Go to the Globe and Mail homepage

Jump to main navigationJump to main content

Canadian Prime Minister Stephen Harper walks past Russian President Vladimir Putin at the G20 Summit Thursday Sept.5, 2013 in St.Petersburg, Russia. The Harper government is snubbing officials from a select group of pariah states, ordering its diplomatic missions around the world not to invite them to receptions celebrating Canada Day on July 1. (Adrian Wyld/THE CANADIAN PRESS)
Canadian Prime Minister Stephen Harper walks past Russian President Vladimir Putin at the G20 Summit Thursday Sept.5, 2013 in St.Petersburg, Russia. The Harper government is snubbing officials from a select group of pariah states, ordering its diplomatic missions around the world not to invite them to receptions celebrating Canada Day on July 1. (Adrian Wyld/THE CANADIAN PRESS)

Officials from pariah states barred from Canada Day Add to ...

The Conservative government is snubbing officials from a select group of pariah states, ordering its diplomatic missions around the world not to invite them to receptions celebrating Canada Day on July 1.

Foreign Affairs circulates a “persona non grata” list in June each year, warning its embassies, consulates and other missions to bar them from local events marking Canada’s birthday.

The department has refused to release its latest list, but The Canadian Press obtained last year’s version – likely little changed for 2014, with the possible inclusion of Russia for the first time.

North Korea, Fiji, Belarus, Iran, Syria, Madagascar and Guinea-Bissau are prominent, largely because of Canada’s disapproval of unelected or badly behaved governments.

Taiwan is also on the list, though only because Canada does not recognize the island as a state rather than from any disapproval of the government.

Sudan has special status: Officials can be invited, but only those not named in arrest warrants from the International Criminal Court.

Last year’s list, created before Canada’s vocal diplomatic rift with Russian President Vladimir Putin over incursions in Ukraine, does not include Russia – but Russian officials are likely unwelcome at receptions this year.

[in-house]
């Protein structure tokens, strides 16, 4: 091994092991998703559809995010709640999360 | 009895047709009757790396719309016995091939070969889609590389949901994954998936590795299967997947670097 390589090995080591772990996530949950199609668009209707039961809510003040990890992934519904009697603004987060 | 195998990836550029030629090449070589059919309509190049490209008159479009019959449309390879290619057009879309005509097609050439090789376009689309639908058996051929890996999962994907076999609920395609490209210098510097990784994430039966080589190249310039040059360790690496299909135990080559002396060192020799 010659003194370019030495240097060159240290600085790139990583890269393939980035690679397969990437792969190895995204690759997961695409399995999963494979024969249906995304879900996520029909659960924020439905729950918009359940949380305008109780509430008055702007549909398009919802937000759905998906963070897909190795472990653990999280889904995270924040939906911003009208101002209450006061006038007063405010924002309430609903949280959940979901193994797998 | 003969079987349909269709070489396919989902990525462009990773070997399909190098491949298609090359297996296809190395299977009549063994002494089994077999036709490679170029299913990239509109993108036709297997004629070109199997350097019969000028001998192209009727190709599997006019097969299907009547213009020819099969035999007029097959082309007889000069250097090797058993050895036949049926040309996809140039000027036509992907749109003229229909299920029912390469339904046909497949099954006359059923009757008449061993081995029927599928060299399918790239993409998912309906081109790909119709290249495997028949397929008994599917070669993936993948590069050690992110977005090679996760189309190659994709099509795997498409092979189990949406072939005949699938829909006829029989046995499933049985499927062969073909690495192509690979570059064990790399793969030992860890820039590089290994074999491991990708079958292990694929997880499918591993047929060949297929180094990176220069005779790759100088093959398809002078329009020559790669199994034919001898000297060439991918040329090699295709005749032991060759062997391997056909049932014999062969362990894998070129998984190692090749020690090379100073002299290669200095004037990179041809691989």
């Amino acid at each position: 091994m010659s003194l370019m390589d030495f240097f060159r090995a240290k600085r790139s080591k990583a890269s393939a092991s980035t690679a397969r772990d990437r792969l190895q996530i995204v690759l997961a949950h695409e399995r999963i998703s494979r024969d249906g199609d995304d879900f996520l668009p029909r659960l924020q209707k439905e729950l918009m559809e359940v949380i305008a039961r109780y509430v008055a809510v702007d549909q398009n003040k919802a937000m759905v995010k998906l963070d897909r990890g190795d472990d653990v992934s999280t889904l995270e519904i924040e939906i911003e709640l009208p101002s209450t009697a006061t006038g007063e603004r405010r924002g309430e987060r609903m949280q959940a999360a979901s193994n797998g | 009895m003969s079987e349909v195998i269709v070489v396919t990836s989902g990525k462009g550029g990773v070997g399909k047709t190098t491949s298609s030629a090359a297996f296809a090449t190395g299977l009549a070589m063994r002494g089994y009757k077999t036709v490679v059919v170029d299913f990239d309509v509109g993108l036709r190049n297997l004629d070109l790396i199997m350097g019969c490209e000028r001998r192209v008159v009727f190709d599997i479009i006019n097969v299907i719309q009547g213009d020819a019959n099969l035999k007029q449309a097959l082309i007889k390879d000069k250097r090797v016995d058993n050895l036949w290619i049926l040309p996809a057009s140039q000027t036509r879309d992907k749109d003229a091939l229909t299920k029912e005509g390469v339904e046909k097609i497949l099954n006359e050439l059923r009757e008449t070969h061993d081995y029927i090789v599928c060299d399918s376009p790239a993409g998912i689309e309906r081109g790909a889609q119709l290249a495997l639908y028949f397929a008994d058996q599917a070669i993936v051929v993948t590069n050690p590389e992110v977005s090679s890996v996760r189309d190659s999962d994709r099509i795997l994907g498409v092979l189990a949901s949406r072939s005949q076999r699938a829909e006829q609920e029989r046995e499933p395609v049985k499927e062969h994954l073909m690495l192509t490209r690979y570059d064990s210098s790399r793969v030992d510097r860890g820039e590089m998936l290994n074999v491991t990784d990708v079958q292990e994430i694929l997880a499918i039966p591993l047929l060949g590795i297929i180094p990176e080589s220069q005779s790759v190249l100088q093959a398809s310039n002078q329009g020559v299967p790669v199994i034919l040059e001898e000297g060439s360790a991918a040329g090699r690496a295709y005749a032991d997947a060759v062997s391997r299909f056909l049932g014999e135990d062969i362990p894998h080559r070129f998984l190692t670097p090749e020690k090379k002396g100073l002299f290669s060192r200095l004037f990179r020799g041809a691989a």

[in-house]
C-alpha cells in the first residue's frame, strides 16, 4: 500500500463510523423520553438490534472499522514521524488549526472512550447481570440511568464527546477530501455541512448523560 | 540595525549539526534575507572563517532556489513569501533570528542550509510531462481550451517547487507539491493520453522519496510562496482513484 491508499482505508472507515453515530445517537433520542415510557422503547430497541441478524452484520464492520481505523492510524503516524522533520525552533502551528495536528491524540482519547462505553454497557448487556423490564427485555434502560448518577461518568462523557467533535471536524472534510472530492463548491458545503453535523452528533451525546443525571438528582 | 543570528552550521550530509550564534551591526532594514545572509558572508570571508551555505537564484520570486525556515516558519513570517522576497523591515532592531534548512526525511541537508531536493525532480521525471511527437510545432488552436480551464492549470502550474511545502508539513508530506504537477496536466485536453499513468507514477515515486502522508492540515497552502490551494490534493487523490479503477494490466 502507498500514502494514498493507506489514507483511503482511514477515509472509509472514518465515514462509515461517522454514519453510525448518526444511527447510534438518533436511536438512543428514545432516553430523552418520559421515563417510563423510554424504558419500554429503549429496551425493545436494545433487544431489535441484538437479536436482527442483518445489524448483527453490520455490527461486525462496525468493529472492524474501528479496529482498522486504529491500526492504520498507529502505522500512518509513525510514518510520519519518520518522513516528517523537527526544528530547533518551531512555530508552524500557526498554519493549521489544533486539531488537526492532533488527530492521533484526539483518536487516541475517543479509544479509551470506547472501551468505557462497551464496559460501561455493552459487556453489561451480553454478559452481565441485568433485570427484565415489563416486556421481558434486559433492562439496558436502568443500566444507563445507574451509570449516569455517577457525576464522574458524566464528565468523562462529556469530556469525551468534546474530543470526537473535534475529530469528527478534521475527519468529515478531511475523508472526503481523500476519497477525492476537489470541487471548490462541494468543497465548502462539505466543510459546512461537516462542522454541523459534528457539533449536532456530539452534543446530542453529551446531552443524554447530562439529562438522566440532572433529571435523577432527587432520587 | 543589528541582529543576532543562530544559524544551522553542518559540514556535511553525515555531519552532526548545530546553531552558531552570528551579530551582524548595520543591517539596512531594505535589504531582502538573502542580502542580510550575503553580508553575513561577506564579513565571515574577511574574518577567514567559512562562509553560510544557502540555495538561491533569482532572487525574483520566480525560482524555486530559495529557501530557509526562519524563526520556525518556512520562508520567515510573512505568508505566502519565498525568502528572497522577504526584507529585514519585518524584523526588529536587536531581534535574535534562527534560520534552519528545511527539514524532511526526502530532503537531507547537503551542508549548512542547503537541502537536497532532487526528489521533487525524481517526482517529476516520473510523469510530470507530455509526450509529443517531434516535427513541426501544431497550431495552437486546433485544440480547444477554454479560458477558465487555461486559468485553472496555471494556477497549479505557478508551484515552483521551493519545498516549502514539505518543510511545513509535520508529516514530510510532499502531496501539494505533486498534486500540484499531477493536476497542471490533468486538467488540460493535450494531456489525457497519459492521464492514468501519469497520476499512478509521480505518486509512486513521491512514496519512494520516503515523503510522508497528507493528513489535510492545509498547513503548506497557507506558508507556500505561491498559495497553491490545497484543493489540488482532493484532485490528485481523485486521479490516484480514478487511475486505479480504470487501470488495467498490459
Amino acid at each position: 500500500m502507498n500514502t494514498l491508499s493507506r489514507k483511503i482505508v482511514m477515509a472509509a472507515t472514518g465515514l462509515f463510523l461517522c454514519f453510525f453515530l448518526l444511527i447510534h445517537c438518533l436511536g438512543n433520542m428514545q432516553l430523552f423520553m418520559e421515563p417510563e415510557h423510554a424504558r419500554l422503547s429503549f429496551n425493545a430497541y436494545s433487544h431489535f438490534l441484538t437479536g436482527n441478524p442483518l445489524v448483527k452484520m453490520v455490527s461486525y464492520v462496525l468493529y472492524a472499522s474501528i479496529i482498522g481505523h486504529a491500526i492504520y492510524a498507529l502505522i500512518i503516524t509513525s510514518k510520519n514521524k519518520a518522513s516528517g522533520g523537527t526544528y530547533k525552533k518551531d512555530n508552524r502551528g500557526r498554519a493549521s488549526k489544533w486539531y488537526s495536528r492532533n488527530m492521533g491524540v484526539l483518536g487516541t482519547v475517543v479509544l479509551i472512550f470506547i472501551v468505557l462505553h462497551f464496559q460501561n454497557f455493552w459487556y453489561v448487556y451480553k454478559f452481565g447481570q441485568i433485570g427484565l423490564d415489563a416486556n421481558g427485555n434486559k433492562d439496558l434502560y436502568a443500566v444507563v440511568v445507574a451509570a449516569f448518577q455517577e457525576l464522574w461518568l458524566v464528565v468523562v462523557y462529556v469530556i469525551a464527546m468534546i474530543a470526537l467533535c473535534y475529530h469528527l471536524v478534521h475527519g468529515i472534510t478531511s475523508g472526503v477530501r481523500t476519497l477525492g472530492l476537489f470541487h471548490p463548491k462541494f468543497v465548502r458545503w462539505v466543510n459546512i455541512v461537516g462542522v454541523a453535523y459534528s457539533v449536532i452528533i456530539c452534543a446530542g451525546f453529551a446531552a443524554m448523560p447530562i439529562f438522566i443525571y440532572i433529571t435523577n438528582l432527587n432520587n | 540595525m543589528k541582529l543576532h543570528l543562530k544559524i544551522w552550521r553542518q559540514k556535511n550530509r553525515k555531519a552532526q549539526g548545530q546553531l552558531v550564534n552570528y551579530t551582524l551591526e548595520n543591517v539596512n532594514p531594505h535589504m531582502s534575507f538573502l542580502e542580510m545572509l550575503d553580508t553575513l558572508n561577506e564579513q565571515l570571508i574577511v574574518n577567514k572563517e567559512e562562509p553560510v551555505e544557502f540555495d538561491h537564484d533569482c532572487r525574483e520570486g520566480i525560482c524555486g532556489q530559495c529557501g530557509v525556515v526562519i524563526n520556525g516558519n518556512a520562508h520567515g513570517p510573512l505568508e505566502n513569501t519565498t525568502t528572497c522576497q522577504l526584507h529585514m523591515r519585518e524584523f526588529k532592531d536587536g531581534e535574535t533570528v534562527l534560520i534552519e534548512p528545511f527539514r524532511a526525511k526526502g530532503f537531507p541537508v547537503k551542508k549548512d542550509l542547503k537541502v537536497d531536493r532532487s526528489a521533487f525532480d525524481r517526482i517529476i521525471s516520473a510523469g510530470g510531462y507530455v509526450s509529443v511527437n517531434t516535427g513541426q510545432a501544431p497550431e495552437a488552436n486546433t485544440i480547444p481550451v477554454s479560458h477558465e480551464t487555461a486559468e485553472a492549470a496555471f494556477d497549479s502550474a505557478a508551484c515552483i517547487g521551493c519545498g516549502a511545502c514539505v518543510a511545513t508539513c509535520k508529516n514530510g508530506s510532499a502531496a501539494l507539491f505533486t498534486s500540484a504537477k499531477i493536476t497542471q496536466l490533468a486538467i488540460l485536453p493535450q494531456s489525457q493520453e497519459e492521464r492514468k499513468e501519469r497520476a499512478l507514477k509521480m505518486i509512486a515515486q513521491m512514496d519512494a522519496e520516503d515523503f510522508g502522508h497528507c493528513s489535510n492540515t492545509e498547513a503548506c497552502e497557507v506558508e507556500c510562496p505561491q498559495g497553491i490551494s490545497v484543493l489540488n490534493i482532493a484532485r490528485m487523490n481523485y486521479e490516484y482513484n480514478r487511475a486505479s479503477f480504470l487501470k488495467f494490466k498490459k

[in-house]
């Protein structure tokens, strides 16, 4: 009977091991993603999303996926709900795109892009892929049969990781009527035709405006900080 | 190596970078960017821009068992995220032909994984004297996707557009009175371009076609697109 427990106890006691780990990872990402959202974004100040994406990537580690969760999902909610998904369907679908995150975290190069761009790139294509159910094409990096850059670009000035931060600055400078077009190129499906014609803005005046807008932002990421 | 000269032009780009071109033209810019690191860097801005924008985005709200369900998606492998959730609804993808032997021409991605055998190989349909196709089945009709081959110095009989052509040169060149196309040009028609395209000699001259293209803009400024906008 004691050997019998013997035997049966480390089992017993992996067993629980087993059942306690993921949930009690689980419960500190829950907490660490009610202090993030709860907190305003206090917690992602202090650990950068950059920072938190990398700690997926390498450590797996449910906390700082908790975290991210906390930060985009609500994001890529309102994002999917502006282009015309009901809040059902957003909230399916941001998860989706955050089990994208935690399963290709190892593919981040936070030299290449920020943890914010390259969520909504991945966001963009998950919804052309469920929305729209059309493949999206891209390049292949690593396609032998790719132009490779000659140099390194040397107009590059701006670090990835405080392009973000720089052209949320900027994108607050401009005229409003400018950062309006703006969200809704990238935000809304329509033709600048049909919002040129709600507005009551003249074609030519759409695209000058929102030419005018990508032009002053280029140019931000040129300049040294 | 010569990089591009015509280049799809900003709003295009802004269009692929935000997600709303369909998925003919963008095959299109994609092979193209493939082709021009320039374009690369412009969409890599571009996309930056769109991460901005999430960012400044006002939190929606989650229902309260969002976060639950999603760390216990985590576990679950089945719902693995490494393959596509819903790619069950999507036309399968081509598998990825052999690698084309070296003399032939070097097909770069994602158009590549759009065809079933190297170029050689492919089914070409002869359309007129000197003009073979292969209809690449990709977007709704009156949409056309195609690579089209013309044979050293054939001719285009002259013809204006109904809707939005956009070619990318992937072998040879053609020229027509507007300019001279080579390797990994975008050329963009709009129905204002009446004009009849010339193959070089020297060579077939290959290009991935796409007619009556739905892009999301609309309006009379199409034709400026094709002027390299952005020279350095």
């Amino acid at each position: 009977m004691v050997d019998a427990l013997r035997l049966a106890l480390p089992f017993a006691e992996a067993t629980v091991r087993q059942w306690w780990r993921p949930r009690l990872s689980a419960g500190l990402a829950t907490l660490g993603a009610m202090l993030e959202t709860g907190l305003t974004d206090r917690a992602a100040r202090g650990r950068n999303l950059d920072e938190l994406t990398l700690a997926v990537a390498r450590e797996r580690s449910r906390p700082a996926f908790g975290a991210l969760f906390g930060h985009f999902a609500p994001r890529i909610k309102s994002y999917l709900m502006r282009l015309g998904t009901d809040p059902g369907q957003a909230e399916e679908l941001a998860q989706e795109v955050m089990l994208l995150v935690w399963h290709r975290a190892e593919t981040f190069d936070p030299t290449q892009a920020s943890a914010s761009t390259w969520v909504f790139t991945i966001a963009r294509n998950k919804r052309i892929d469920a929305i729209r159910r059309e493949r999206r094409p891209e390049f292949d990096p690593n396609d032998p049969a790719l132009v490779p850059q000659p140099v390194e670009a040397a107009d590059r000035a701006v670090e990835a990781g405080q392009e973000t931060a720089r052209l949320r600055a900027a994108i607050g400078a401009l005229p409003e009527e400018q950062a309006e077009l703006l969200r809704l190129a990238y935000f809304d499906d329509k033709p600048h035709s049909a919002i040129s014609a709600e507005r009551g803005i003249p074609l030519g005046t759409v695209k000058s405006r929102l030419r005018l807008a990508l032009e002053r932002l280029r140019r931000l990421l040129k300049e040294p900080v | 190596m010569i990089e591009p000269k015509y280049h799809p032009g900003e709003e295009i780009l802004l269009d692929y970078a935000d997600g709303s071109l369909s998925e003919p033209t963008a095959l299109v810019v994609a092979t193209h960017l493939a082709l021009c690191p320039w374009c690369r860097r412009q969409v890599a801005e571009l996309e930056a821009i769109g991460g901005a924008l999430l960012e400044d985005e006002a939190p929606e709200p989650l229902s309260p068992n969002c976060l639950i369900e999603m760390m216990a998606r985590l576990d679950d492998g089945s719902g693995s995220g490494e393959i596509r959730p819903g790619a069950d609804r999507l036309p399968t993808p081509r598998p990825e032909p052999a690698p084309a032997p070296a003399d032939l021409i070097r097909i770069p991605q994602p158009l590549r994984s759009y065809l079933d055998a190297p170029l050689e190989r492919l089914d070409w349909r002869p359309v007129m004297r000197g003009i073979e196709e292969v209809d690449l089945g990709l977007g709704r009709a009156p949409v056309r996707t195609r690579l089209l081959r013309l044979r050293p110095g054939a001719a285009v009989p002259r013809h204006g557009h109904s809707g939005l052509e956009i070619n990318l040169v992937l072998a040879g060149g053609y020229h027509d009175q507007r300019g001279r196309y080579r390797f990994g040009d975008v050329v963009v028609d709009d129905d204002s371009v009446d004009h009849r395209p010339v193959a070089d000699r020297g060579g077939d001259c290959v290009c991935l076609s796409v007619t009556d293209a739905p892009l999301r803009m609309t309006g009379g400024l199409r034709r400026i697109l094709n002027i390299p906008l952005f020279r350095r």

Canada’s relations with Myanmar have improved in recent years, and last year’s list allowed civilian officials from the Asian country formally known as Burma to attend Canada Day receptions.

An accompanying memorandum from deputy minister Morris Rosenberg also notes the invitation restrictions apply for events being held in Canada as well.

“The same considerations would apply to any official Canada Day event hosted in Ottawa and involving the local diplomatic corps,” he said.

The memo and related materials were obtained under the Access to Information Act, with a few parts blacked out under an exemption protecting international relations.

Asked to comment on the list the department provided to The Canadian Press, a spokesman said “it is not our practice to provide lists of country representatives invited or not invited to functions held at our missions abroad.”

“I’m afraid that’s all I have at this point,” Ian Trites said in an e-mail.

Mr. Trites did not respond as well to specific questions about Russia’s status on this year’s persona non grata list.

Canada has applied sanctions against more than five dozen Russians and others linked to the Ukraine crisis, while Russia has imposed sanctions against more than a dozen Canadians in retaliation.

One of Russia’s close allies, Belarus, appears on the 2013 list with the most detailed explanation for its exclusion.

“The most recent election, held in December, 2010, was marred by a lack of transparency in the vote counting process, a violent crackdown on protesters, and the detention of most of the opposition presidential candidates,” says the document.

Follow us on Twitter: @GlobePolitics

In the know

Most popular videos »

Highlights

More from The Globe and Mail

Most popular